In North America the album will be released on Astralwerks April 6th. Expect to pay in the region of $25 for the special editon in the USA, $30 in Canada. Will post if I hear of a better price elsewhere.
‘Jetstream’ is a powerful, Blade Runner inspired number –taking some twists on the Vangelis futuristic synth/rock sound created for the film and crafting a song cloaked in dark streets, neon signs and ‘silent jets at night’. This seamlessly takes us into the single, and title track, ‘Kingdom Of Rust’. Moving things from a future vision to a hybrid of Sergio Leone westerns and a road trip through the cold north. Accompanied by a most touching and captivating promo video, the sense is that Doves have embraced the cinematic and are attempting to be as widescreen as they can.
A telling moment arrives in “House of Mirrors,” in which vocalist Jimi Goodwin sings of ghostly alleyways and bewildering echoes. The song is an appropriate summary of the entire album’s predicament, for despite the steady hand of producer John Leckie (Radiohead’s The Bends), Rust gets lost in one too many back alleys and side paths, all of which the Doves are too happy to explore.
It’s not necessarily dramatic enough to call it a “return to form,” since Doves are about as consistently pleasing a band as one is likely to find these days, but the fact that they have come back around to more of the lush soundscapes and, yes, occasional nods to their past, certainly works to the benefit of Kingdom of Rust, the band’s fourth studio album. If anything, Kingdom splits the difference between the stripped-back rock of 2005’s Some Cities and the grand, pristine epics of 2000’s classic mopey debut, Lost Souls, and 2002’s more positive and equally brilliant follow-up, The Last Broadcast.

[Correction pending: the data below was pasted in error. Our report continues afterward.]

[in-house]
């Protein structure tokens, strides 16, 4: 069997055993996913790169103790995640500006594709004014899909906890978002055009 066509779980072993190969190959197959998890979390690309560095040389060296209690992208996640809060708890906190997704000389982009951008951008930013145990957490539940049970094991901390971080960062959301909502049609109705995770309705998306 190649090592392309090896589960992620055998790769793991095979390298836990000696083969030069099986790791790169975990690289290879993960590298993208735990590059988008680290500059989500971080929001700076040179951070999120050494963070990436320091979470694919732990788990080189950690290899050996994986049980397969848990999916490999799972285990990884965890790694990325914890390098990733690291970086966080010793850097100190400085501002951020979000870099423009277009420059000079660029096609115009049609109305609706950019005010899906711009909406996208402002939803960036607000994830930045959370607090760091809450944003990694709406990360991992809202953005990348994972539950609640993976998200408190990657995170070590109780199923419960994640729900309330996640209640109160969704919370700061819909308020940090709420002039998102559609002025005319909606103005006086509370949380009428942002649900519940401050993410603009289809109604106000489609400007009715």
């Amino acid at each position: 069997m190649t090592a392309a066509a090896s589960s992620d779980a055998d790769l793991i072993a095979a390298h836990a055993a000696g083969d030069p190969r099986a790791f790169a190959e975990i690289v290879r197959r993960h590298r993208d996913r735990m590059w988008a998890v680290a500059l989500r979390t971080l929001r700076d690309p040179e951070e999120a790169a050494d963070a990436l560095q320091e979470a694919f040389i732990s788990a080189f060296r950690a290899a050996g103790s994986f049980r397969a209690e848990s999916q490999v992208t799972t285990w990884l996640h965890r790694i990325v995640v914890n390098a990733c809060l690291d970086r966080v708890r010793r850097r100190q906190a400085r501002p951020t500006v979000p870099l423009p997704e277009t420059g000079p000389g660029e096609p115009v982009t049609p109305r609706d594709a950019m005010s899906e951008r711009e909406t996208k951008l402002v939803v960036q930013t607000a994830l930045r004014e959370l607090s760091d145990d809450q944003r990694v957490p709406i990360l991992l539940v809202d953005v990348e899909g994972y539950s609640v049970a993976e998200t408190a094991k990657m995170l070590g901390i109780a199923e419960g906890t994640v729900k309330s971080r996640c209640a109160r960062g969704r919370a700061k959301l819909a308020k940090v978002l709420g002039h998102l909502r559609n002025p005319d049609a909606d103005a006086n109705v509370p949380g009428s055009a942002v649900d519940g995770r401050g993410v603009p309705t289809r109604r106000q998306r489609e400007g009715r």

Renowned Chemical Brothers programmer Tom Rowlands lends his recognisable arranging skills to ‘10.03’ a stunning, intimate four minutes, which sits comfortably amongst the more high-octane tracks the album has to offer.
These Brits’ last record came out back in 2005, but the time off hasn’t inspired any tectonic changes. And that’s a blessing: On their fourth album, Doves consistently deliver outsize rock drama, with slight diversions into New Orderâ€“ish electro (“Jetstream”) and hints of garage psych (“House of Mirrors”). Mostly, though, it’s all about the melancholy rafter-reaching, like Coldplay on their darkest day. The title track chugs menacingly before swelling into a sunlit chorus, while “Winter Hill” wrings sweetness from breakup sadness. It’s familiar, sure, but Kingdom of Rust has a welcome warmth.
FOUR years is a long time to take a rest from the music business.
But it’s even longer if your plan is to shuffle back in with a track that almost apologetically asks you to lend it your ears.
It’s a classic Doves ruse, of course: the gently-gently rhythms, timid vocals begging for greater prominence in the mix and a goosebumpy piano sequence are actually all just bobbing around hiding the inevitable crescendo waiting in the wings.
True to form, Kingdom Of Rust finds occasion to throw a few bolder punches as its reaches for a more panoramic prospective with a flurry of strings –a melancholic downpour over the otherwise calm proceedings.
It’s a faithful return, then –perhaps encouraged by Elbow’s phenomenal success, they don’t tinker with the formula.
Which is just the news Doves fans were hoping for.